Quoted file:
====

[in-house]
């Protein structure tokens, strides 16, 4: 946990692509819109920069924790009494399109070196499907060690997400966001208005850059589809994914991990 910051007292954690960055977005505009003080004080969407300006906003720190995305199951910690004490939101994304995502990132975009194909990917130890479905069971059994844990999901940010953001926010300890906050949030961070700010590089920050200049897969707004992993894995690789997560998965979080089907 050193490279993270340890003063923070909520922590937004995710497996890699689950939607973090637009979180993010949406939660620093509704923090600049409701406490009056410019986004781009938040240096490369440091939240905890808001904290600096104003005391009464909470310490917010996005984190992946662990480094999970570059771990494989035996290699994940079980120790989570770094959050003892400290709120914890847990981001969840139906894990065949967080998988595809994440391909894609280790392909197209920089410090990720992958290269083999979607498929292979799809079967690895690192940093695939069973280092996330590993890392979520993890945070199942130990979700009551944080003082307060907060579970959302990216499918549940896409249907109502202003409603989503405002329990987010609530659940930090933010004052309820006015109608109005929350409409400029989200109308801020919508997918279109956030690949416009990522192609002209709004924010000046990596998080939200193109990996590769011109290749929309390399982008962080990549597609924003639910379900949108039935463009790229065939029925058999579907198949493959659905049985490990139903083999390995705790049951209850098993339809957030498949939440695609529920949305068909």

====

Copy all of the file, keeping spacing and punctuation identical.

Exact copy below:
[in-house]
């Protein structure tokens, strides 16, 4: 946990692509819109920069924790009494399109070196499907060690997400966001208005850059589809994914991990 910051007292954690960055977005505009003080004080969407300006906003720190995305199951910690004490939101994304995502990132975009194909990917130890479905069971059994844990999901940010953001926010300890906050949030961070700010590089920050200049897969707004992993894995690789997560998965979080089907 050193490279993270340890003063923070909520922590937004995710497996890699689950939607973090637009979180993010949406939660620093509704923090600049409701406490009056410019986004781009938040240096490369440091939240905890808001904290600096104003005391009464909470310490917010996005984190992946662990480094999970570059771990494989035996290699994940079980120790989570770094959050003892400290709120914890847990981001969840139906894990065949967080998988595809994440391909894609280790392909197209920089410090990720992958290269083999979607498929292979799809079967690895690192940093695939069973280092996330590993890392979520993890945070199942130990979700009551944080003082307060907060579970959302990216499918549940896409249907109502202003409603989503405002329990987010609530659940930090933010004052309820006015109608109005929350409409400029989200109308801020919508997918279109956030690949416009990522192609002209709004924010000046990596998080939200193109990996590769011109290749929309390399982008962080990549597609924003639910379900949108039935463009790229065939029925058999579907198949493959659905049985490990139903083999390995705790049951209850098993339809957030498949939440695609529920949305068909």